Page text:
6 found
Sort by:
  1. Henry Brighton & Gerd Gigerenzer (2012). Social Cognition and Cortical Function : An Evolutionary Perspective / Susanne Shultz & Robin I. M. Dunbar / Homo Heuristicus and the Bias-Variance Dilemma. In Jay Schulkin (ed.), New Directions in Philosophy and Cognitive Science: Adaptation and Cephalic Expression. Palgrave Macmillan.
    No categories
     
    My bibliography  
     
    Export citation  
  2. Henry Brighton & Gerd Gigerenzer (2011). Towards Competitive Instead of Biased Testing of Heuristics: A Reply to Hilbig and Richter (2011). Topics in Cognitive Science 3 (1):197-205.
    Our programmatic article on Homo heuristicus (Gigerenzer & Brighton, 2009) included a methodological section specifying three minimum criteria for testing heuristics: competitive tests, individual-level tests, and tests of adaptive selection of heuristics. Using Richter and Späth’s (2006) study on the recognition heuristic, we illustrated how violations of these criteria can lead to unsupported conclusions. In their comment, Hilbig and Richter conduct a reanalysis, but again without competitive testing. They neither test nor specify the compensatory model of inference they argue for. (...)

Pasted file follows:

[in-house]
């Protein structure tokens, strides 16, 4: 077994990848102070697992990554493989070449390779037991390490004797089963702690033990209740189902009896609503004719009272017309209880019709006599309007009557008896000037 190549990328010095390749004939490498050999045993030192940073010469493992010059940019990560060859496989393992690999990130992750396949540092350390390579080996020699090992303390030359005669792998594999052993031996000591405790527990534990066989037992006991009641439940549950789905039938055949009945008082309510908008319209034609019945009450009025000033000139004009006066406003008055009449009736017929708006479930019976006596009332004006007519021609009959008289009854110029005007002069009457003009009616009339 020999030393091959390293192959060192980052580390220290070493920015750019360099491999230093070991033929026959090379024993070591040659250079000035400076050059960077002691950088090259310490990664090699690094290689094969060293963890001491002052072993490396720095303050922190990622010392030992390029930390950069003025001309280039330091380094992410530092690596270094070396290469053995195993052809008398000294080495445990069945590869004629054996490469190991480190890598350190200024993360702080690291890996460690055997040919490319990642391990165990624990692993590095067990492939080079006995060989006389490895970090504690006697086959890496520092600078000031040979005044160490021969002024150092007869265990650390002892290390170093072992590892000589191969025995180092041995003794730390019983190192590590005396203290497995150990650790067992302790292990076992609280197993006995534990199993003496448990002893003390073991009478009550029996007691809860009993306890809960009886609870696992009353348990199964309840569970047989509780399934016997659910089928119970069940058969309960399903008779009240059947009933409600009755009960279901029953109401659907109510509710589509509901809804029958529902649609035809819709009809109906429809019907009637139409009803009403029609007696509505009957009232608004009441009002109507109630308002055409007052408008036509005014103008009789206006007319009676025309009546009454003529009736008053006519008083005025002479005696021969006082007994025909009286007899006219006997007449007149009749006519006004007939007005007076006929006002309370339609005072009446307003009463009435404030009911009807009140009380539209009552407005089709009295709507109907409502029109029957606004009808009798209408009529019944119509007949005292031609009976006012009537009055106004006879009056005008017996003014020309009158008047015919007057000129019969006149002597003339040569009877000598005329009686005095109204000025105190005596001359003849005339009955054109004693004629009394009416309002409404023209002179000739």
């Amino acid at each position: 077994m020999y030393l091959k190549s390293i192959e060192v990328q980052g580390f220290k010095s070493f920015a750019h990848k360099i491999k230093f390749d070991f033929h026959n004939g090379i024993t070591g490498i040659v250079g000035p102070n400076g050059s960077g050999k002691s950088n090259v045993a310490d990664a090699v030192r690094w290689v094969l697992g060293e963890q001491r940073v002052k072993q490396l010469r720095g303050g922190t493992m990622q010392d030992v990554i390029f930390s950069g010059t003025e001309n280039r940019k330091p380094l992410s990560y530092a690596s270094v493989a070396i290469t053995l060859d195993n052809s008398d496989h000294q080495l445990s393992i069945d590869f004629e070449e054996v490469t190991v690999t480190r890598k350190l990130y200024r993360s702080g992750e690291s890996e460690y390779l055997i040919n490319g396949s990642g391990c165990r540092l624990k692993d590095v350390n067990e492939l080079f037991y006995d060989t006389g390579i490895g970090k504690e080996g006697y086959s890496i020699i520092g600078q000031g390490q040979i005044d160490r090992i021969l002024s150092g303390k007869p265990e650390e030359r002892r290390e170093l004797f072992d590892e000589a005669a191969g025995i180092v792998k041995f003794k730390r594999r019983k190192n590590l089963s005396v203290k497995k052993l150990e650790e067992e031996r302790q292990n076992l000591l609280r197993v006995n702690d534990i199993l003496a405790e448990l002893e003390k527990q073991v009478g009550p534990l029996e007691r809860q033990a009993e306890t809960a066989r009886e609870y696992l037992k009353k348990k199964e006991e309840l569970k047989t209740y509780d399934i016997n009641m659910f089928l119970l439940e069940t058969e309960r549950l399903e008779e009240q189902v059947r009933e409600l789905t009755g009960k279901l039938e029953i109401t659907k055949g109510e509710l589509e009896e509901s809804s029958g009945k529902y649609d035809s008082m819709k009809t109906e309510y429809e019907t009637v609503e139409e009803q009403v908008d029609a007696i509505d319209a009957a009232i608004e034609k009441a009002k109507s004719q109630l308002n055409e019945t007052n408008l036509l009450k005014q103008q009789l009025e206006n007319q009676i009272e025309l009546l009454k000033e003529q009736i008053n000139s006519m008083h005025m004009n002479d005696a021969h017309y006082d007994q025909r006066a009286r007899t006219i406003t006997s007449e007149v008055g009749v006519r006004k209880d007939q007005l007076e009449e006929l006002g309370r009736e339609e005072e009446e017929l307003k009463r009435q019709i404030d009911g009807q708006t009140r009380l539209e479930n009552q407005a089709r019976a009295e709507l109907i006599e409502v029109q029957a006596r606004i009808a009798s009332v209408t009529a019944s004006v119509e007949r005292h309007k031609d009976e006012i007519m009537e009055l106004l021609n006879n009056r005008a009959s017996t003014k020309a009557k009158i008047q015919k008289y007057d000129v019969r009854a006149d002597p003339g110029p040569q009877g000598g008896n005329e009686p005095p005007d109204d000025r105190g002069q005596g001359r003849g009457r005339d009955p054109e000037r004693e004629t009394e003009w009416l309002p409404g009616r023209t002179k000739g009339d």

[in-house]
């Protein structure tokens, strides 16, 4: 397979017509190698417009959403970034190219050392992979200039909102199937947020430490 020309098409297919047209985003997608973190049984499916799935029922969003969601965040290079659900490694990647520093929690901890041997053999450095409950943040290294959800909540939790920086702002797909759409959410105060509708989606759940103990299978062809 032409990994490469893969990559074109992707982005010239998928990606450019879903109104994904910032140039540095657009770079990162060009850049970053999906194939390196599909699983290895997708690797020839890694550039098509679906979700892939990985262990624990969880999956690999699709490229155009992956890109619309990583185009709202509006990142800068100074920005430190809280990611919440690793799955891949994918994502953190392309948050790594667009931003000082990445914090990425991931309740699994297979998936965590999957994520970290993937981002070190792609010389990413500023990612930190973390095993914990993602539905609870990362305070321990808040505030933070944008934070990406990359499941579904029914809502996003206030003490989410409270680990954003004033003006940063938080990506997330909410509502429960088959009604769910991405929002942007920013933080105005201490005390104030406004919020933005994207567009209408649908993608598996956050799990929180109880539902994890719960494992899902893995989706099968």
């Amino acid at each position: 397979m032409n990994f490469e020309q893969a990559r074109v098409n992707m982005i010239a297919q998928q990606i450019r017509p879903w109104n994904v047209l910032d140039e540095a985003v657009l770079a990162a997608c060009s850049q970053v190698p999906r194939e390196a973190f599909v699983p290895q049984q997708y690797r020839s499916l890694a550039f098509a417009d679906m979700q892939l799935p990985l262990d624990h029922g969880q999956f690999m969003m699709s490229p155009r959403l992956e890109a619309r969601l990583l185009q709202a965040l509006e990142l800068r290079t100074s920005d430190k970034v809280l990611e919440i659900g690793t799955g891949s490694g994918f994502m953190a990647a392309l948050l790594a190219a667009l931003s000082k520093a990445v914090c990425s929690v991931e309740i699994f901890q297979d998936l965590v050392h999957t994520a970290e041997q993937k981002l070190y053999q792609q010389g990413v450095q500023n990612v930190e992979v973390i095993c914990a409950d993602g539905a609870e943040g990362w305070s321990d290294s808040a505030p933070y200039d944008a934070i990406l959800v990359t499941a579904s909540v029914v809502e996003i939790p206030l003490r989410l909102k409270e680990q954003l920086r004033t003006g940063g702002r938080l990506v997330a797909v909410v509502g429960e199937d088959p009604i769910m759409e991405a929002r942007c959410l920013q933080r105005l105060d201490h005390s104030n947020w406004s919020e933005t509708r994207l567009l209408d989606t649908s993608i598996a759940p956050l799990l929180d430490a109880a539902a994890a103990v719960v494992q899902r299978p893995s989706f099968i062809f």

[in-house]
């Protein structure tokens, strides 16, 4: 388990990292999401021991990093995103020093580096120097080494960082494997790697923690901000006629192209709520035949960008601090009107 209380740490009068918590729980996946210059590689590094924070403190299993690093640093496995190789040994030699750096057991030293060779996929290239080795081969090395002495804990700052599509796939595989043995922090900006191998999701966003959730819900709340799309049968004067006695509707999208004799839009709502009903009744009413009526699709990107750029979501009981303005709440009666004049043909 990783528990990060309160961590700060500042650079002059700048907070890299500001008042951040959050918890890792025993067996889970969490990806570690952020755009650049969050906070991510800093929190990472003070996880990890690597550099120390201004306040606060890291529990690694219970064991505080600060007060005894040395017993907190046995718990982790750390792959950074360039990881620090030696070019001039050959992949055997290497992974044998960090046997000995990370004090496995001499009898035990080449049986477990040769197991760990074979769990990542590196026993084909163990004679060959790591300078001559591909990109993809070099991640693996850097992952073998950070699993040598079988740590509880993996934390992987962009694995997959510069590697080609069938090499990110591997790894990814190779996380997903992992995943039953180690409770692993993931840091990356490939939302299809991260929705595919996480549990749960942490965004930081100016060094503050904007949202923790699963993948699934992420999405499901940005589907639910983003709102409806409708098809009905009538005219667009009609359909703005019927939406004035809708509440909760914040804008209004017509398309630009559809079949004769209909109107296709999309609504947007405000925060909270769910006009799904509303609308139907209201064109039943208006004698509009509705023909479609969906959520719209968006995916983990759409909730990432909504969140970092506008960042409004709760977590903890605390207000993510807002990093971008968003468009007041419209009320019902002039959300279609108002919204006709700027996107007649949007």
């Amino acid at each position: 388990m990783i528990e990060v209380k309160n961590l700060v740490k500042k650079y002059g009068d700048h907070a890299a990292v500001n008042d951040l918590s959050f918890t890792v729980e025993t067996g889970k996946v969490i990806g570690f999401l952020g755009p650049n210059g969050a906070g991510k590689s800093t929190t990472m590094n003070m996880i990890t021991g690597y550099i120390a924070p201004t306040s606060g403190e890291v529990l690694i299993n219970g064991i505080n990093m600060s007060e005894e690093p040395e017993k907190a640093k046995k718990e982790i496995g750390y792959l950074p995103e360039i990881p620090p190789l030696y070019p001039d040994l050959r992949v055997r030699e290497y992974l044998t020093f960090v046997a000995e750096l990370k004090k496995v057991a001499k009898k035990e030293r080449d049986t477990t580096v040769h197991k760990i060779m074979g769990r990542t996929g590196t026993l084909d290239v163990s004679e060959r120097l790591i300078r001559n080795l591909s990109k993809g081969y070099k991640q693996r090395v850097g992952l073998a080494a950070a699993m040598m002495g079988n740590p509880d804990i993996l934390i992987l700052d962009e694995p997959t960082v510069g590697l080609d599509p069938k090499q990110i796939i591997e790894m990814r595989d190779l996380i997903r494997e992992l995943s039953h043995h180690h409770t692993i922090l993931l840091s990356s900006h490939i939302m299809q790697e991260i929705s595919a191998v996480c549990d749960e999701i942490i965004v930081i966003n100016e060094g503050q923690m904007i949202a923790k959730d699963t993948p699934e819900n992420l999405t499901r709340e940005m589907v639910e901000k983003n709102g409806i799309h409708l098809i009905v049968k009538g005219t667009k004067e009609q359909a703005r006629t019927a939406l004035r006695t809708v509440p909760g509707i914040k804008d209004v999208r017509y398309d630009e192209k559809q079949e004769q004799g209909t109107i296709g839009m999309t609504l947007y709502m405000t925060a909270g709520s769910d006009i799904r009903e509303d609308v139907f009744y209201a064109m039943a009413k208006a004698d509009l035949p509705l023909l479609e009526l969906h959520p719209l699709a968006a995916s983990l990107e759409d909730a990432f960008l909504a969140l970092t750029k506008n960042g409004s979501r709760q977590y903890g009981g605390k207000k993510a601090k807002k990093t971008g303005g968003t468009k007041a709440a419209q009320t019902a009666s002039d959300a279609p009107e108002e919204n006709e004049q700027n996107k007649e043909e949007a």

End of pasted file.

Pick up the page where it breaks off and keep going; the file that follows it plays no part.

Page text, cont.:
Direct download (8 more)  
     
    My bibliography  
     
    Export citation  
  3. Henry Brighton & Henrik Olsson (2009). Identifying the Optimal Response is Not a Necessary Step Toward Explaining Function. Behavioral and Brain Sciences 32 (1):85-86.
  4. Henry Brighton & Peter M. Todd (2009). Situating Rationality: Ecologically Rational Decision Making with Simple Heuristics. In Murat Aydede & P. Robbins (eds.), The Cambridge Handbook of Situated Cognition. Cambridge. 322--346.
    No categories
     
    My bibliography  
     
    Export citation  
  5. Gerd Gigerenzer & Henry Brighton (2009). Homo Heuristicus: Why Biased Minds Make Better Inferences. Topics in Cognitive Science 1 (1):107-143.
    Direct download (6 more)  
     
    My bibliography  
     
    Export citation  
  6. Henry Brighton, Rui Mata & Andreas Wilke (2006). Reconciling Vague and Formal Models of Language Evolution. Behavioral and Brain Sciences 29 (3):282-282.
    One way of dealing with the proliferation of conjectures that accompany the diverse study of the evolution of language is to develop precise and testable models which reveal otherwise latent implications. We suggest how verbal theories of the role of individual development in language evolution can benefit from formal modeling, and vice versa.
    Direct download (4 more)  
     
    My bibliography  
     
    Export citation